Radiative flux from a multiple-point bioluminescent or chemiluminescent source within a cylindrical reactor incident on a planar-circular coaxial detector. II. Rotationally symmetric radiation

^{1}University of Life Sciences in Lublin, Department of Agricultural Sciences, Laboratory of Physics, Szczebrzeska 102, PL-22-400 Zamosc, Poland (stanislaw.tryka@up.lublin.pl)

Stanislaw Tryka, "Radiative flux from a multiple-point bioluminescent or chemiluminescent source within a cylindrical reactor incident on a planar-circular coaxial detector. II. Rotationally symmetric radiation," J. Opt. Soc. Am. A 28, 147-156 (2011)

In the previous paper [J. Opt. Soc. Am. A 28, 126 (2011)], an analytical formula was presented for calculating radiative fluxes from arbitrarily distributed and arbitrarily radiating multiple-point emitters of bioluminescent or chemiluminescent sources within cylindrical reactors, when the radiation from these point emitters propagates through two homogeneous isotropic media and reaches a planar-circular coaxial detector. This formula was based on two assumptions. The first is that radiation passes across a planar boundary interface between the two media. The second is that the surface reflections on the lateral surface and on the reactor base opposite the detector may be neglected. In this paper, the formula obtained previously was simplified for the case of uniformly distributed point emitters of bioluminescent or chemiluminescent sources emitting an identical rotationally symmetric radiation. The simplified formula is suitable for optimizing and calibrating the analyzed reactor–detector sys tem, which is most commonly used to study the bioluminescence emitted by small biological objects and the chemiluminescence from chemical reactions. Representative data were calculated, illustrated graphically, and tabulated.

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Average Fluxes $\u3008{\mathrm{\Phi}}_{\lambda ,{V}_{c}\to {s}_{2}}\u3009$ Computed for ${I}_{\lambda ,0}=1\text{}\mathrm{nW}\xb7{\mathrm{sr}}^{-\mathsf{1}}\xb7{\mathrm{nm}}^{-\mathsf{1}}$ at $h=1.0\text{}\mathrm{cm}$, ${H}_{2}=1.0\text{}\mathrm{cm}$, $R=1.0\text{}\mathrm{cm}$, ${n}_{1}=1.33$, ${n}_{2}=1.00$, and ${\alpha}_{\lambda ,a{t}_{2}}=0$^{
a
}

The data were calculated within the spectral bandwidth $\Delta \mathit{\lambda}=1\text{}\mathrm{nm}$ for a and ${H}_{1}$ given in centimeters and the attenuation coefficient ${\alpha}_{\lambda ,a{t}_{1}}$, given in ${\mathrm{cm}}^{-1}$. The identical values of $\u3008{\mathrm{\Phi}}_{\lambda ,{V}_{c}\to {s}_{2}}\u3009$ will be obtained for all geometrical variables expressed in millimeters and the attenuation coefficients expressed in ${\mathrm{mm}}^{-\mathrm{1}}$ or for all geometrical variables given in meters and the attenuation coefficients expressed in ${\mathrm{m}}^{-1}$.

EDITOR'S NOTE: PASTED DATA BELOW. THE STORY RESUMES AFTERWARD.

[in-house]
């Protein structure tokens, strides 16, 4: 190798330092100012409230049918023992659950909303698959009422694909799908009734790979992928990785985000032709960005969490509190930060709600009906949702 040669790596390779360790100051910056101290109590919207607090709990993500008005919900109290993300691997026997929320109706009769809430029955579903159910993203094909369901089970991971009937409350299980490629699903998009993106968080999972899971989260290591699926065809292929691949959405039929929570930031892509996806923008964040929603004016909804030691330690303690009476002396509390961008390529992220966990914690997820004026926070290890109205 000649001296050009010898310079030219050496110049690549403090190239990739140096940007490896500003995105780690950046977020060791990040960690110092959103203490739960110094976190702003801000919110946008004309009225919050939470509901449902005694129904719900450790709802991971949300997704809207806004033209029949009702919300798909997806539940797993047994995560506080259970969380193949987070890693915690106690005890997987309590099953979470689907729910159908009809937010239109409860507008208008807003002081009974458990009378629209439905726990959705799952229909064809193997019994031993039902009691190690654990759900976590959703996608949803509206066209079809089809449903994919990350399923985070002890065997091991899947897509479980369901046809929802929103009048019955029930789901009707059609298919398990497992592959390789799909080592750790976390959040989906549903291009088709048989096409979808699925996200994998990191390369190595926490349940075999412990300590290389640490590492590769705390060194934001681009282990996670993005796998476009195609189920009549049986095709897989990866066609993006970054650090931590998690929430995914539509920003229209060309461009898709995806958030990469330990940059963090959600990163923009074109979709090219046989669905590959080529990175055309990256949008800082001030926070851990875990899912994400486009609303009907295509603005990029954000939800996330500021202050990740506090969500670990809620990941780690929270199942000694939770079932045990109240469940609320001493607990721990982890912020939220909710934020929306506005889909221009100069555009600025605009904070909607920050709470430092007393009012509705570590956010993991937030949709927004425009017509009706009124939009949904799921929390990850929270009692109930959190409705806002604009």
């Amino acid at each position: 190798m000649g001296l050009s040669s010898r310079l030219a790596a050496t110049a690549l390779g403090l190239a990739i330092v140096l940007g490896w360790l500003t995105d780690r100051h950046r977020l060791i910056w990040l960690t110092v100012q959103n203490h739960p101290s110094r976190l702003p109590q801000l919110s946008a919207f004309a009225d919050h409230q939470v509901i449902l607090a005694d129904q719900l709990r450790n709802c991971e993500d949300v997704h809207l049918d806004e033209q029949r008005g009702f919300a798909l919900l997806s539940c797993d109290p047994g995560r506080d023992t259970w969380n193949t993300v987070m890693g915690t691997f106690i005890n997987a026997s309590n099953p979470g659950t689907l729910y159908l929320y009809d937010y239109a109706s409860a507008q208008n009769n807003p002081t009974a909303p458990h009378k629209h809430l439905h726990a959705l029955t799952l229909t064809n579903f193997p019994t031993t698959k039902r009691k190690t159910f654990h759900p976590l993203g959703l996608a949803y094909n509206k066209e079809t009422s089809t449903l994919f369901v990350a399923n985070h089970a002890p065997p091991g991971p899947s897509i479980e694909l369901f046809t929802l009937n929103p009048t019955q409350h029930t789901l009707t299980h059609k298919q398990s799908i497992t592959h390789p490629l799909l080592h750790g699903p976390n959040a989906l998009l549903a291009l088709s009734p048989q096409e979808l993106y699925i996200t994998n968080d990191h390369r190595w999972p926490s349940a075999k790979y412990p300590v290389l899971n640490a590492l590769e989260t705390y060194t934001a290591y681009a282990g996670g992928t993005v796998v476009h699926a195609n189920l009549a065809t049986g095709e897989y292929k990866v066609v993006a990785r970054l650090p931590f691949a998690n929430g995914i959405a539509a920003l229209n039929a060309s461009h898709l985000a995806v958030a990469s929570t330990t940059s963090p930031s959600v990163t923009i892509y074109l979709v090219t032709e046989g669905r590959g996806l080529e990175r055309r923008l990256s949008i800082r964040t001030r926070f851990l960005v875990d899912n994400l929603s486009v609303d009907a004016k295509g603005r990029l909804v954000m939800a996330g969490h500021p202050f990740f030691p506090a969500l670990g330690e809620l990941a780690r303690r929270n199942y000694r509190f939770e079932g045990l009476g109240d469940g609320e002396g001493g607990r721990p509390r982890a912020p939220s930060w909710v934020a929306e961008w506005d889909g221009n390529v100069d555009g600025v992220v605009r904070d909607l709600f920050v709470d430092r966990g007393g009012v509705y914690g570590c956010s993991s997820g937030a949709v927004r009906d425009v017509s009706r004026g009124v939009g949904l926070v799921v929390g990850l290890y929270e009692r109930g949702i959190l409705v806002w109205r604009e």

Table 2

Average Fluxes $\u3008{\mathrm{\Phi}}_{\lambda ,{V}_{c}\to {S}_{2}}\u3009$$\mathrm{\Delta}\lambda =1\text{}\mathrm{nm}$ Computed for ${I}_{\lambda ,0}=1\text{}\mathrm{nW}\xb7{\mathrm{sr}}^{-1}\xb7{\mathrm{nm}}^{-1}$ at $h=1.0\text{}\mathrm{cm}$, ${H}_{1}=0.75\text{}\mathrm{cm}$, $R=1.0\text{}\mathrm{cm}$, ${n}_{1}=1.33$, ${n}_{2}=1.00$, and ${\alpha}_{\lambda ,a{t}_{2}}=0$^{
a
}

The data were calculated within spectral bandwidth Δλ=1 nm for a and ${H}_{1}$, given in centimeters and the attenuation coefficient ${\alpha}_{\lambda ,a{t}_{1}}$ given in $c{\mathrm{m}}^{-1}$. The identical data will be obtained for a and ${H}_{1}$ given in millimeters and the attenuation coefficient ${\alpha}_{\lambda ,a{t}_{1}}$ expressed in ${\mathrm{mm}}^{-\mathrm{1}}$ or for a and ${H}_{1}$ given in meters and the attenuation coefficient ${\alpha}_{\lambda ,a{t}_{1}}$ expressed in ${\mathrm{m}}^{-1}$.

Tables (2)

Table 1

Average Fluxes $\u3008{\mathrm{\Phi}}_{\lambda ,{V}_{c}\to {s}_{2}}\u3009$ Computed for ${I}_{\lambda ,0}=1\text{}\mathrm{nW}\xb7{\mathrm{sr}}^{-\mathsf{1}}\xb7{\mathrm{nm}}^{-\mathsf{1}}$ at $h=1.0\text{}\mathrm{cm}$, ${H}_{2}=1.0\text{}\mathrm{cm}$, $R=1.0\text{}\mathrm{cm}$, ${n}_{1}=1.33$, ${n}_{2}=1.00$, and ${\alpha}_{\lambda ,a{t}_{2}}=0$^{
a
}

The data were calculated within the spectral bandwidth $\Delta \mathit{\lambda}=1\text{}\mathrm{nm}$ for a and ${H}_{1}$ given in centimeters and the attenuation coefficient ${\alpha}_{\lambda ,a{t}_{1}}$, given in ${\mathrm{cm}}^{-1}$. The identical values of $\u3008{\mathrm{\Phi}}_{\lambda ,{V}_{c}\to {s}_{2}}\u3009$ will be obtained for all geometrical variables expressed in millimeters and the attenuation coefficients expressed in ${\mathrm{mm}}^{-\mathrm{1}}$ or for all geometrical variables given in meters and the attenuation coefficients expressed in ${\mathrm{m}}^{-1}$.

Table 2

Average Fluxes $\u3008{\mathrm{\Phi}}_{\lambda ,{V}_{c}\to {S}_{2}}\u3009$$\mathrm{\Delta}\lambda =1\text{}\mathrm{nm}$ Computed for ${I}_{\lambda ,0}=1\text{}\mathrm{nW}\xb7{\mathrm{sr}}^{-1}\xb7{\mathrm{nm}}^{-1}$ at $h=1.0\text{}\mathrm{cm}$, ${H}_{1}=0.75\text{}\mathrm{cm}$, $R=1.0\text{}\mathrm{cm}$, ${n}_{1}=1.33$, ${n}_{2}=1.00$, and ${\alpha}_{\lambda ,a{t}_{2}}=0$^{
a
}

The data were calculated within spectral bandwidth Δλ=1 nm for a and ${H}_{1}$, given in centimeters and the attenuation coefficient ${\alpha}_{\lambda ,a{t}_{1}}$ given in $c{\mathrm{m}}^{-1}$. The identical data will be obtained for a and ${H}_{1}$ given in millimeters and the attenuation coefficient ${\alpha}_{\lambda ,a{t}_{1}}$ expressed in ${\mathrm{mm}}^{-\mathrm{1}}$ or for a and ${H}_{1}$ given in meters and the attenuation coefficient ${\alpha}_{\lambda ,a{t}_{1}}$ expressed in ${\mathrm{m}}^{-1}$.